The Canadian government has announced that it will implement a carbon price of CAD 50 a tonne by 2022. The carbon pricing scheme is needed to help Canada meet its emission targets under the Paris climate agreement, said Prime Minister Trudeau.
Justin Trudeau has given Canadian provinces a choice: either adopt a carbon pricing scheme by 2018 or the federal government will impose a carbon price for them.
The Canadian prime minister has clear ideas of what this price should be.
“The government proposes that the price on carbon pollution should start at a minimum of CAD 10 per tonne in 2018, rising by CAD 10 each year to CAD 50 a tonne by 2022,” he said on Monday in the Canadian House of Commons.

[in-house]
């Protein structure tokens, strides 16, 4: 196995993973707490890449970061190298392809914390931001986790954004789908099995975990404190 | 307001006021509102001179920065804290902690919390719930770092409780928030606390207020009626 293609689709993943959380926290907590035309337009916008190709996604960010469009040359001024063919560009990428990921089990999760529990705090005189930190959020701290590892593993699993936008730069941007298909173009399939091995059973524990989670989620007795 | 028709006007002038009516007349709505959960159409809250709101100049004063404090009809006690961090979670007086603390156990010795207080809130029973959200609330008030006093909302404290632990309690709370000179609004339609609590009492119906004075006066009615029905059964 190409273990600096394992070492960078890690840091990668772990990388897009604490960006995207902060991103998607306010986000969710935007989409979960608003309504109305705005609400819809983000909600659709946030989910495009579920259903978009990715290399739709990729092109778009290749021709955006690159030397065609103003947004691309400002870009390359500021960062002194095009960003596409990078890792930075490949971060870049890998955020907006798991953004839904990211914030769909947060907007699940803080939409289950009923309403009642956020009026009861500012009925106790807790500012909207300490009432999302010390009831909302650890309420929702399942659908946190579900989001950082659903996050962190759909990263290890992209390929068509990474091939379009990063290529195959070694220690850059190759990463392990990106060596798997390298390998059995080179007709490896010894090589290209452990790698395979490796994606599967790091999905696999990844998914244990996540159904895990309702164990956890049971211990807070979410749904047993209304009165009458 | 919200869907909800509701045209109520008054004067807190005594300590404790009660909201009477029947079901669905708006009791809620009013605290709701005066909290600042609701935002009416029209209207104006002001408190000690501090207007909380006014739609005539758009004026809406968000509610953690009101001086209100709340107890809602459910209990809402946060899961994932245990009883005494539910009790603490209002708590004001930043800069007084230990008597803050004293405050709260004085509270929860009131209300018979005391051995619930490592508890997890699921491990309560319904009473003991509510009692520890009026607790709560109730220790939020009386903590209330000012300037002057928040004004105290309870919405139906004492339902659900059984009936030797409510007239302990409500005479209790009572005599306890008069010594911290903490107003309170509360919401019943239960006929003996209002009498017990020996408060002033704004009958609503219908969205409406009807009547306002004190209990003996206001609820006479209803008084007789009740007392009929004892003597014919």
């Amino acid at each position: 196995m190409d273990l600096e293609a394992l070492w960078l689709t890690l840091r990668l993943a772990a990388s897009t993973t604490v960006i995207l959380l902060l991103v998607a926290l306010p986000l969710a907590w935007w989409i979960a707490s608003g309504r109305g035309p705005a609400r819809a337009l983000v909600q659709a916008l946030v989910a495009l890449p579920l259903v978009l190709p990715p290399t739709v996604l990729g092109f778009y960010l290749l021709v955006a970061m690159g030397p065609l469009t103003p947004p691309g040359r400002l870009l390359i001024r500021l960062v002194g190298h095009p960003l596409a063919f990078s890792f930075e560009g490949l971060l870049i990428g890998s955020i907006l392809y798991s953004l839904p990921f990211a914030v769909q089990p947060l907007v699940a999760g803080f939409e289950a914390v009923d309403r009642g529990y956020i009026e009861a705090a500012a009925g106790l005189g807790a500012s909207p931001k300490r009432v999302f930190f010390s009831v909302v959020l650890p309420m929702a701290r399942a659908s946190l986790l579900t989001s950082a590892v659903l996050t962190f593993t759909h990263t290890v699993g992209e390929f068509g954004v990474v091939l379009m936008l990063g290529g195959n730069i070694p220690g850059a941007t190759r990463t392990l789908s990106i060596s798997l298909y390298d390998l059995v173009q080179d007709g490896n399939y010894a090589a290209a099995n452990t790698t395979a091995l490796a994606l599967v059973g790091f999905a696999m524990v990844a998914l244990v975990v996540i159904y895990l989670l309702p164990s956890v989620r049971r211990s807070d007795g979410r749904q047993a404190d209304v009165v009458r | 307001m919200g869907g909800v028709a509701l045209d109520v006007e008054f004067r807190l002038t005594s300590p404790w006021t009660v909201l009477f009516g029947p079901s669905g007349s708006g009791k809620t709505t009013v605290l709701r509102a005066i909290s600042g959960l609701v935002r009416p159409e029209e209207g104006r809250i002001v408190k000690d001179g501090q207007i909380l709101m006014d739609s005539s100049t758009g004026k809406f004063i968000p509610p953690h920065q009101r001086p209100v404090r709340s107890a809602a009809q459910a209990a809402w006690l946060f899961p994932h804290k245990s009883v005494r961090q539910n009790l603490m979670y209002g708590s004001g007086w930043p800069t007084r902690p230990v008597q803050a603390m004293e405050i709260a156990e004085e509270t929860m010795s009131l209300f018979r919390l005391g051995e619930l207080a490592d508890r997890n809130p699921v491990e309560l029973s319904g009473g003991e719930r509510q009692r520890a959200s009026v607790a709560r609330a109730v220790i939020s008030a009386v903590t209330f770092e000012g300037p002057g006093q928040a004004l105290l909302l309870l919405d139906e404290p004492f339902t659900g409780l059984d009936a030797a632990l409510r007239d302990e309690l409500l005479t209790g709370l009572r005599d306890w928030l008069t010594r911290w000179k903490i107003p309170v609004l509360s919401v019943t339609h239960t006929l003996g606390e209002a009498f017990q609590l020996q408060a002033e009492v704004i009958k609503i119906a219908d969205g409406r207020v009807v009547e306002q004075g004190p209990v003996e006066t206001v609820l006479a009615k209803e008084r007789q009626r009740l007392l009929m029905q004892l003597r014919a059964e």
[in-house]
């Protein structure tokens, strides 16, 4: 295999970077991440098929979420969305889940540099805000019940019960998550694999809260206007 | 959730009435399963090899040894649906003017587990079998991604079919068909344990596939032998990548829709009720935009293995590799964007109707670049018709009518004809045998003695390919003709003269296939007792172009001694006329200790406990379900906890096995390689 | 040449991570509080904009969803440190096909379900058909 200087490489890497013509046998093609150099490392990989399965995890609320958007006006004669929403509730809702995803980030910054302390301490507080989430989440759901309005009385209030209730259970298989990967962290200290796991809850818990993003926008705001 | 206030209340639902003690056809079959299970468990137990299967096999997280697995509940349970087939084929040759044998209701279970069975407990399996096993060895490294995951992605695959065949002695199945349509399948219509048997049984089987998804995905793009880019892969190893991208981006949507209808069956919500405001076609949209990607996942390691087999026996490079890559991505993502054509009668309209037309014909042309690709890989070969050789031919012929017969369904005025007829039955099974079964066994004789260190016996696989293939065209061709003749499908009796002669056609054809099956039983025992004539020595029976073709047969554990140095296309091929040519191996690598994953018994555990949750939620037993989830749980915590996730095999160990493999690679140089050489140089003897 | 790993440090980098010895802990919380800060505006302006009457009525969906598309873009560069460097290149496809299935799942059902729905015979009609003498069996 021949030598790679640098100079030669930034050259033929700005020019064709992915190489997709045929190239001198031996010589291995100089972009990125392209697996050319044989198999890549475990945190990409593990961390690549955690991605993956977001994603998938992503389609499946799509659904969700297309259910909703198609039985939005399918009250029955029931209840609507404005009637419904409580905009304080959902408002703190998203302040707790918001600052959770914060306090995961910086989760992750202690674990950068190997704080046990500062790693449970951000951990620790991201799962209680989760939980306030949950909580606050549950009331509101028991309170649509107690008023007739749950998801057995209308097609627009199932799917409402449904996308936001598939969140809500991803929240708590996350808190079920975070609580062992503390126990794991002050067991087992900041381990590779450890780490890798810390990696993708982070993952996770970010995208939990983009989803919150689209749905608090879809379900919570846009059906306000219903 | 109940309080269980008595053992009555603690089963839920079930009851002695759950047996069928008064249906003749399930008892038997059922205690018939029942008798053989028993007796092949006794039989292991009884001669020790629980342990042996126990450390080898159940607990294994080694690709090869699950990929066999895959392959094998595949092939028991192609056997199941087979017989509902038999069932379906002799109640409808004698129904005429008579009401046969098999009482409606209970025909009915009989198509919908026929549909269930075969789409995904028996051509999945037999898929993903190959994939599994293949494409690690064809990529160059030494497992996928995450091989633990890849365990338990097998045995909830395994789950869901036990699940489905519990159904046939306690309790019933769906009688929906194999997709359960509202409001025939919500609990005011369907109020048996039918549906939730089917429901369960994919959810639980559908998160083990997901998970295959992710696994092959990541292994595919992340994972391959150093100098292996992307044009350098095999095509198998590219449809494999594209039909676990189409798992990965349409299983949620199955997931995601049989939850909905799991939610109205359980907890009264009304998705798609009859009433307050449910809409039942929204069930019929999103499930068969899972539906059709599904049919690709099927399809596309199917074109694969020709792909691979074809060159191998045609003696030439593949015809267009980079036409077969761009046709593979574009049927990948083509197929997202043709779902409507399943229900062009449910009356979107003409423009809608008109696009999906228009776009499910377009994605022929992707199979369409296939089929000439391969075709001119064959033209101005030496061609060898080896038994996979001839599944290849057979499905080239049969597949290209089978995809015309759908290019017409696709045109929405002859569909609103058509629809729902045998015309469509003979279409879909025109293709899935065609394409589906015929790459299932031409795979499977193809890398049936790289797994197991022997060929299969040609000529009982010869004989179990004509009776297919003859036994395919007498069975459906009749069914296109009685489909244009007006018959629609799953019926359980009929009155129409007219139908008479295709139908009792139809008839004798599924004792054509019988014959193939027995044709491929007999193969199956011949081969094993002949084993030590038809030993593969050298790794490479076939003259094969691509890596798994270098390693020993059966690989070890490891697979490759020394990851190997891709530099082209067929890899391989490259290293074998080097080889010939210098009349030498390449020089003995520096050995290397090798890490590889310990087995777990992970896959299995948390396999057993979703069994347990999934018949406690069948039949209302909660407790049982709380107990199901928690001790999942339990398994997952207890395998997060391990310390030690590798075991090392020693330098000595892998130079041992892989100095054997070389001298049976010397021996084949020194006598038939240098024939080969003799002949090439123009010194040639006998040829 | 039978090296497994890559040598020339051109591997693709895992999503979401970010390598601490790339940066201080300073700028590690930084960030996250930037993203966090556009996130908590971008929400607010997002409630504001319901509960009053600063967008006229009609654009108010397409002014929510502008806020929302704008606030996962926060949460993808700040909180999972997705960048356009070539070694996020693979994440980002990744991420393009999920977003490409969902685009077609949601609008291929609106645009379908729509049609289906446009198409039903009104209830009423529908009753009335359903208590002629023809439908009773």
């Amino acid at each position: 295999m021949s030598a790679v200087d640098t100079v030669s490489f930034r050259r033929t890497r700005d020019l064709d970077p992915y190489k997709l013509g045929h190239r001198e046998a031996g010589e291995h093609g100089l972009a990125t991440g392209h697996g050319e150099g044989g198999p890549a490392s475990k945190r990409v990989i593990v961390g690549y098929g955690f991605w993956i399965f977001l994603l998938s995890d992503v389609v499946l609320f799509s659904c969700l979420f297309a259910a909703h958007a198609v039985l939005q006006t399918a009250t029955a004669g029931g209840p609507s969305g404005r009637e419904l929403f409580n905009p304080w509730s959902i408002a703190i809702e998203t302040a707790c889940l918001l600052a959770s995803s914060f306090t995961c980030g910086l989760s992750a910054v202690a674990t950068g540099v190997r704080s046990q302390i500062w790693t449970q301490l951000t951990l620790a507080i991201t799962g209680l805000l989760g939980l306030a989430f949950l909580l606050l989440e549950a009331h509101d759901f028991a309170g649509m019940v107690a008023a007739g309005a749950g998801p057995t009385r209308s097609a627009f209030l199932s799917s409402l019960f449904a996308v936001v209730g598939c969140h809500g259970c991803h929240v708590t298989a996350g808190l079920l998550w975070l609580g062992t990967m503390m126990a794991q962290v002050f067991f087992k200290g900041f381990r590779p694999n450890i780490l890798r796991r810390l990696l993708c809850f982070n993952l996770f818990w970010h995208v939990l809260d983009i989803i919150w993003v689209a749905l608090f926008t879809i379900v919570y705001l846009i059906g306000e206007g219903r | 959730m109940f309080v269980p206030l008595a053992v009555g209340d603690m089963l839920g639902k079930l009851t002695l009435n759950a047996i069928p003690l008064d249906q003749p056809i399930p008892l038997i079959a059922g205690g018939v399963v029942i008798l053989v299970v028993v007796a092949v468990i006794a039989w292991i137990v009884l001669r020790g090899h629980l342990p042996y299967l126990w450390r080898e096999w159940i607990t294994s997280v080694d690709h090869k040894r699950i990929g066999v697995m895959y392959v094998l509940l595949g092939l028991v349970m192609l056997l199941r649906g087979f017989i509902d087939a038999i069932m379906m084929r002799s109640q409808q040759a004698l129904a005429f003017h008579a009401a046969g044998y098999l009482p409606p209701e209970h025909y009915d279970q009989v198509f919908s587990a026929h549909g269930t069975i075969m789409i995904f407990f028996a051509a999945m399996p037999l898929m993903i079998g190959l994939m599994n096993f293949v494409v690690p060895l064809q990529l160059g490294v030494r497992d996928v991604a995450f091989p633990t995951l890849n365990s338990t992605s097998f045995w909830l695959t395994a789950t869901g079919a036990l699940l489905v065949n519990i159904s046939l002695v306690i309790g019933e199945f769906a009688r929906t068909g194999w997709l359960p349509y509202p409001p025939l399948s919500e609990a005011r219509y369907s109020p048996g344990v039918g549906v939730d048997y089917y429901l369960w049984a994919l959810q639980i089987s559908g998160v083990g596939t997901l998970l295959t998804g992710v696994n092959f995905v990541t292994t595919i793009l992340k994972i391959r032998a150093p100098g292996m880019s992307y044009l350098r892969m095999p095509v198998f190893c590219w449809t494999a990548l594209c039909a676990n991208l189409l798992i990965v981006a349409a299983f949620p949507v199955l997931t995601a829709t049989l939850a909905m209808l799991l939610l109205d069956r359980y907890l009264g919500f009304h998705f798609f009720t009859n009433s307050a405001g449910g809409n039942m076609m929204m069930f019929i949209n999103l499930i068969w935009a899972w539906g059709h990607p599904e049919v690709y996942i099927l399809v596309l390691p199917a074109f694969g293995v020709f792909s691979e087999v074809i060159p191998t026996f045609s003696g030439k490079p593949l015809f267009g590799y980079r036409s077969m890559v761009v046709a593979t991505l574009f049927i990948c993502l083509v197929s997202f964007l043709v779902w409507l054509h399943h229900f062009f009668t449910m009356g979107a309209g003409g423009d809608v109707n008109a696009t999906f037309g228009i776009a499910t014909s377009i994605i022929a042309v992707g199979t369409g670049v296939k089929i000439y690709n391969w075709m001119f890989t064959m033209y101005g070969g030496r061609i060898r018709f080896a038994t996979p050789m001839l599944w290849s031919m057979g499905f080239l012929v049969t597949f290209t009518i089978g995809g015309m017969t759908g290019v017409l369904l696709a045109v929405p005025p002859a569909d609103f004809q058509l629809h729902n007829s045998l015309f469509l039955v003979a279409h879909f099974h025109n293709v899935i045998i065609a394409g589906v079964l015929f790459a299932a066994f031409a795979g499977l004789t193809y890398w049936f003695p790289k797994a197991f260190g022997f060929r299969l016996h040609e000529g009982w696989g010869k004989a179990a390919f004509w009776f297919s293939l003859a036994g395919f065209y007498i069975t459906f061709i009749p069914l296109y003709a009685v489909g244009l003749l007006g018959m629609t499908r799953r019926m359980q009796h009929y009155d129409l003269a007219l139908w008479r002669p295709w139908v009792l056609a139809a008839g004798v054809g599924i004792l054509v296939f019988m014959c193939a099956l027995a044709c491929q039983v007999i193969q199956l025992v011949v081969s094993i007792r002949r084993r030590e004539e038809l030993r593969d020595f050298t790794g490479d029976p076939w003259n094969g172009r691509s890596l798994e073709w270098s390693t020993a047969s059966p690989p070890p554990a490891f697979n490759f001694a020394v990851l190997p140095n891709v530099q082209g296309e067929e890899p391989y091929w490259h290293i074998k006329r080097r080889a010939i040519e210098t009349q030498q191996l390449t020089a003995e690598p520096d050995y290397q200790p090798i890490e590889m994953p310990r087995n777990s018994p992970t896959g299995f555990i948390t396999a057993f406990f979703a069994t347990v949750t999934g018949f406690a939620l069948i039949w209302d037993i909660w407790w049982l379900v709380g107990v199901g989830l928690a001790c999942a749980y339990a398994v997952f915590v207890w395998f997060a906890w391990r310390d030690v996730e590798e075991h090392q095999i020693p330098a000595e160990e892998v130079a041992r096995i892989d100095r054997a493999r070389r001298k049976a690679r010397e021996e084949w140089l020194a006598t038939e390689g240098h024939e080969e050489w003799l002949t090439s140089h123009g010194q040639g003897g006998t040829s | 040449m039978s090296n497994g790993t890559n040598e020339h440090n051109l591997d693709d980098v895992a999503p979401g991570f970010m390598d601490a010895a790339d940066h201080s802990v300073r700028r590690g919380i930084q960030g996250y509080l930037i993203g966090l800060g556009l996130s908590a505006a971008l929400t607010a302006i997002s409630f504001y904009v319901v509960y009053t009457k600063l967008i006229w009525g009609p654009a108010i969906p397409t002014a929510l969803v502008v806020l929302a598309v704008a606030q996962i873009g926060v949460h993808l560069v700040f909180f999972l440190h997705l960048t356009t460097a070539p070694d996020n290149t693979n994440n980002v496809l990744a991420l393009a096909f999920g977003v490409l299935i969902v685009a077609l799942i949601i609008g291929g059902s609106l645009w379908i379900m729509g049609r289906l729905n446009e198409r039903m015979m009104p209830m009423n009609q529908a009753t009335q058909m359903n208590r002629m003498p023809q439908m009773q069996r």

Trudeau is putting the provinces under pressure to take action: if a province doesn’t adopt a carbon price or a cap-and-trade system by 2018, the government would implement a price for them.
Whatever approach a province chooses, any revenues generated under the system would stay in the province where they are generated, he added.
The objective of a carbon pricing scheme or price is to reduce Canada’s greenhouse gas emissions by 30 per cent over 2005 emissions by the year 2030.
Trudeau insisted that a fixed and rising carbon price will be good for the country. It would encourage innovation because businesses will have to find new ways to reduce their emissions. This would bring new job prospects for Canadians.
A number of leading businesses in Canada, as well as energy producers and natural resource companies, have spoken in favour of carbon pricing.
At CAD 10 per tonne, the Canadian carbon price would be significantly lower than that in Europe, which is currently being traded on the European Energy Exchange (EEX) at EUR 5.20 per tonne.